Marsamxett Zone Regeneration

Project Description

Lower Valletta

The Lower part of Valletta basically extends from the Due Balli area near Fort St. Elmo up to St. Mark Street on the Marsamxett Harbour side of the city. It is an area situated behind a line of fortification constructed in the 1570s by the Order of St John on the design of military engineer Francesco Lapparrelli, as part of the defensive lines that encase the city.

In 2018, the Grand Harbour Regeneration Corporation was entrusted with a €25 million European-funded regeneration project. This holistic project had to include various objectives from the cultural, social and economical aspects of this particular area.

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The Marsamxett side of Valletta’s fortifications consists of German Curtain, St. Sebastian Curtain, English Curtain and French Curtain.  During World War II, many deep anti-air raid shelters were excavated in the live rock at the base of these walls, in which people sought refuge during the constant bombings.  12.5 square kilometres of fortifications were in dire need of restoration, which works also included the restoration of Jews’ Sally Port. Other than the restoration of these walls, the works include the replacement of all existing pavements and creating around 21M2 of pedestrian walkways, the replanting of Olive trees, Judas trees and Tamarisk trees and a new irrigation system.

  • Pilar Church,
  • the Auberge de Bavière,
  • the House of Catalunya,
  • Auberge d’Aragon,
  • the Carmelite priory
  • the Carmelite Basilica dome

Social Housing projects

A number of old or dilapidated blocks along Fountain Street and St. Joseph Street were demolished in the late 1970s and rebuilt in the 80s.  They were connected to French Curtain by a number of stone bridges which in time became deteriorated and an aesthetic eyesore.  They were replaced by modern metal and timber bridges and which enhance the historical aspect of the area.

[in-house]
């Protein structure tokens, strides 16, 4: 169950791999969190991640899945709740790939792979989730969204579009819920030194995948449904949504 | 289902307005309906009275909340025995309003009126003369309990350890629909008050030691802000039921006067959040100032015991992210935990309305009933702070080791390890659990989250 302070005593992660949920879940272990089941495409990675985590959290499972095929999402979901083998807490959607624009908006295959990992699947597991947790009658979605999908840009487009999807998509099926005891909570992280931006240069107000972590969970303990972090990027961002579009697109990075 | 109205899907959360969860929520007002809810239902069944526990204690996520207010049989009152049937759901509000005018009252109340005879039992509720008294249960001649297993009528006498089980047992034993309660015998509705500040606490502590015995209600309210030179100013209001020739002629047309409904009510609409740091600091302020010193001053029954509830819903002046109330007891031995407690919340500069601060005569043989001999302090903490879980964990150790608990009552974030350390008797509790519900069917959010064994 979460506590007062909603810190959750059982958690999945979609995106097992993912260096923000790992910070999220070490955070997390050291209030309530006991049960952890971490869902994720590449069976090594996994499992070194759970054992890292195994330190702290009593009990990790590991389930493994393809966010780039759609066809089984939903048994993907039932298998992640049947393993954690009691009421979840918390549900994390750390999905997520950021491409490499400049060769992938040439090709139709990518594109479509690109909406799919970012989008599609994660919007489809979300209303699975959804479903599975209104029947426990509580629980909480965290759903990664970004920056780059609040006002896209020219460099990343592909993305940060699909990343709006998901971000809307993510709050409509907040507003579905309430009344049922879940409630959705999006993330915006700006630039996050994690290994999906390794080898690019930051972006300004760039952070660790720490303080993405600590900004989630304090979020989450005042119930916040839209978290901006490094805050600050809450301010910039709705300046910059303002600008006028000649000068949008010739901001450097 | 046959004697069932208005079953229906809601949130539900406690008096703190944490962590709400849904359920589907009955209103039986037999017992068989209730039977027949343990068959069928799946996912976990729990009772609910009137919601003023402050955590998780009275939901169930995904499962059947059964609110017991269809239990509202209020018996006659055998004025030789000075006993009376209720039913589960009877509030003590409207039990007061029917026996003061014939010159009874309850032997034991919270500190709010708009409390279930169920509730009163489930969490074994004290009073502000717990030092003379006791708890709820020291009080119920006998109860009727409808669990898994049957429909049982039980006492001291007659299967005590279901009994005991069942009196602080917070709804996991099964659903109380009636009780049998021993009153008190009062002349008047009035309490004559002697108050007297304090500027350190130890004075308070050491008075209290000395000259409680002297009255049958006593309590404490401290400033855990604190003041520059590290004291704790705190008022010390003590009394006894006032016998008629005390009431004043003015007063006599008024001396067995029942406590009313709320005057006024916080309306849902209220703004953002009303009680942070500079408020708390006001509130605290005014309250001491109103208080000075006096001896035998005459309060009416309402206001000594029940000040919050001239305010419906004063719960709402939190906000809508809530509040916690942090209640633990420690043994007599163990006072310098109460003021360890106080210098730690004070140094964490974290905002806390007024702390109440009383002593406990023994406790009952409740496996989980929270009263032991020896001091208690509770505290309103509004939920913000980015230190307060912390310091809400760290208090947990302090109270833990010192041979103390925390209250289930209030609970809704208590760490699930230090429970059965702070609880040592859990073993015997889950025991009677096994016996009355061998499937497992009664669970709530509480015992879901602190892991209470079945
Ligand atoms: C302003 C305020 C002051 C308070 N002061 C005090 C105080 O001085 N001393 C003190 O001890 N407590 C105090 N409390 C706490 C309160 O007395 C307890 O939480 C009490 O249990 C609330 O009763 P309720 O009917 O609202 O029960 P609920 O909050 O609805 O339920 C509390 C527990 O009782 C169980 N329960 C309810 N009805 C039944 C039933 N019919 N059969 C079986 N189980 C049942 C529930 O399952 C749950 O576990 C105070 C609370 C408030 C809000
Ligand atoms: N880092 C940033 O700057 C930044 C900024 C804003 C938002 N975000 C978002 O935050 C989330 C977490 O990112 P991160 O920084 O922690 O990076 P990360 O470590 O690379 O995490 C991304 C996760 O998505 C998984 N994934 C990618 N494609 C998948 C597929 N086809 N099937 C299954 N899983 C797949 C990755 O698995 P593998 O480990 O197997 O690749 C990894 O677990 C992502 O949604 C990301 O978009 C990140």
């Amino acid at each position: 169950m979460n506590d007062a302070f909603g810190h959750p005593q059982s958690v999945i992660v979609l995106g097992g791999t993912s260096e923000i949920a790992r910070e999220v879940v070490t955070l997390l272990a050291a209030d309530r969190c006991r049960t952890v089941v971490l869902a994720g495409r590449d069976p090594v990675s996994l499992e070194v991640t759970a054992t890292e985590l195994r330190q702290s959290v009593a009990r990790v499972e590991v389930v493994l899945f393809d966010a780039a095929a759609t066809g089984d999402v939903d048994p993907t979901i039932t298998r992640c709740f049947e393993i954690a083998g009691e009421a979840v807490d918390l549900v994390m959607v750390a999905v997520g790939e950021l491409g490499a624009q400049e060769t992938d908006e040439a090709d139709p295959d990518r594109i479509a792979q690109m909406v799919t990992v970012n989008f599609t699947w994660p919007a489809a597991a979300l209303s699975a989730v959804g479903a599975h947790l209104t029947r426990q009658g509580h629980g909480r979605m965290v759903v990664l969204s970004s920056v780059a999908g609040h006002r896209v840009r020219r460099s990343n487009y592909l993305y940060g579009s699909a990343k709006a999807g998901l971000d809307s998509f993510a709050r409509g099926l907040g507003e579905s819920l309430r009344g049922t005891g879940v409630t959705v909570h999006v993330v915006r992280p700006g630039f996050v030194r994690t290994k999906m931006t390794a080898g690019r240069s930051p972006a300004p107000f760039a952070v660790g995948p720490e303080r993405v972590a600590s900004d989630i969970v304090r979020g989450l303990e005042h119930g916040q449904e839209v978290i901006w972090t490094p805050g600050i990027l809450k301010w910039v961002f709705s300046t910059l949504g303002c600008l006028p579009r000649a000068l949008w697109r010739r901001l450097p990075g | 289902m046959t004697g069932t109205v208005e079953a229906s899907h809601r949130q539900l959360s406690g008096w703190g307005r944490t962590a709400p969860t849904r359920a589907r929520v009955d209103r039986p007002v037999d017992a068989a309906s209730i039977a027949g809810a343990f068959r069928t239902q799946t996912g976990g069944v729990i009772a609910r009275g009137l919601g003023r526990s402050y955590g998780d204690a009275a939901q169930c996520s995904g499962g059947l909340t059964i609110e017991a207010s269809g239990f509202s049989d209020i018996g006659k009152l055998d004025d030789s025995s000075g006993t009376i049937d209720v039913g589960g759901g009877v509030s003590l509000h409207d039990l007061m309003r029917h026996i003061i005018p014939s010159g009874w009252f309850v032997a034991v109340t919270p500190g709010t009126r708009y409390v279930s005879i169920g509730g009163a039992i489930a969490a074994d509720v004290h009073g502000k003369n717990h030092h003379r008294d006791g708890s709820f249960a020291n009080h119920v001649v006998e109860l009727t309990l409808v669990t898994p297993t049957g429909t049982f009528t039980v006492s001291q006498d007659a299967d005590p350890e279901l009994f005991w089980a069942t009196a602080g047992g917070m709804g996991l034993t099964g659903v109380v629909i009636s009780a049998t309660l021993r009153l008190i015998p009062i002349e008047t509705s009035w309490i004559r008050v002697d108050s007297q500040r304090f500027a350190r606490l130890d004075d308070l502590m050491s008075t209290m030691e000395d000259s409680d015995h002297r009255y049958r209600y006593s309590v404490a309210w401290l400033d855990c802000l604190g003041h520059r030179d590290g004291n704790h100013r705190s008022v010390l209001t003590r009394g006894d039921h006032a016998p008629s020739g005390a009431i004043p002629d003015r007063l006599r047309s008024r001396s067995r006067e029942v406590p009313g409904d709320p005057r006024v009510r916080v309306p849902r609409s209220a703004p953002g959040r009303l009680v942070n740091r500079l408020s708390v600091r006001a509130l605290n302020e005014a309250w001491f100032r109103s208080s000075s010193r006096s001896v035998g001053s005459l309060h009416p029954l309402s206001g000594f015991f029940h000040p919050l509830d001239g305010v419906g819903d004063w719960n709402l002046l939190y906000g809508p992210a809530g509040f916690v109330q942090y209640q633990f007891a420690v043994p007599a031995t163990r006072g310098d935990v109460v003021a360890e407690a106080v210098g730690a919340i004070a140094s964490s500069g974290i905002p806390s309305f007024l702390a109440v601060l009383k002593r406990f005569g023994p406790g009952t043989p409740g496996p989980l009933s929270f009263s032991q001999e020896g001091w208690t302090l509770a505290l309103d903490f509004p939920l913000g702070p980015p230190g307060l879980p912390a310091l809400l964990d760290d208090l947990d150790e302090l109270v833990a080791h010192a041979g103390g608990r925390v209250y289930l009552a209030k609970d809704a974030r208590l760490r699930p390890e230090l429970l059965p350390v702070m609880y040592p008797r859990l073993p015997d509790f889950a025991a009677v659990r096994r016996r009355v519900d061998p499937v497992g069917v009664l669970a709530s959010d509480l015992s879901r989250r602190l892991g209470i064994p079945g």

marsamxett bridges before marsamxett bridges after

Restoration projects were carried out on :

The residential area known as Fuq il-Blata which overlooks Sliema across the harbour consisted of dwellings with irregular or damaged timber or metal balconies. Below are a number of garages originally built as workshops.  The entire façade of this area was restored, all timber balconies replaced or restored and painted in an attractive colour sequence and the 600M2 of terrace over the garages was repaved.  Later, the entire garages had their façade restored and new doors installed.

As part of a better living scheme, 10 residences were rehabilitated for better living in Carmelite Street and 22 others in other sections of this area, 20 of which also had lifts installed.

A major project on this aspect was the one involving a dilapidated old building at West Street corner to St.Christopher street. The façade was completely restored while the inside was totally rebuilt in order to provide housing units for independent living elderly people, complemented with all accessible features.

The housing blocks surrounding Mattia Preti square, housing some 160 apartments are currently having their facades and common parts upgraded and new windows and balconies being installed using energy saving materials, as well as lifts and other services.

As part of this work, 1600M2 will also be pedestrianized, including the upgrading of all underground services, new paving and street embellishments. Marsamxett Landing sees the crossing from Sliema to Valletta by ferry of many tourists and locals alike.  As part of the Marsamxett Regeneration Project, in the coming months works will commence to give this area newly regenerated shoreline services also with a vertical access facility for the use of those coming in by sea from other parts of Marsamxetto Port or other parts of the island.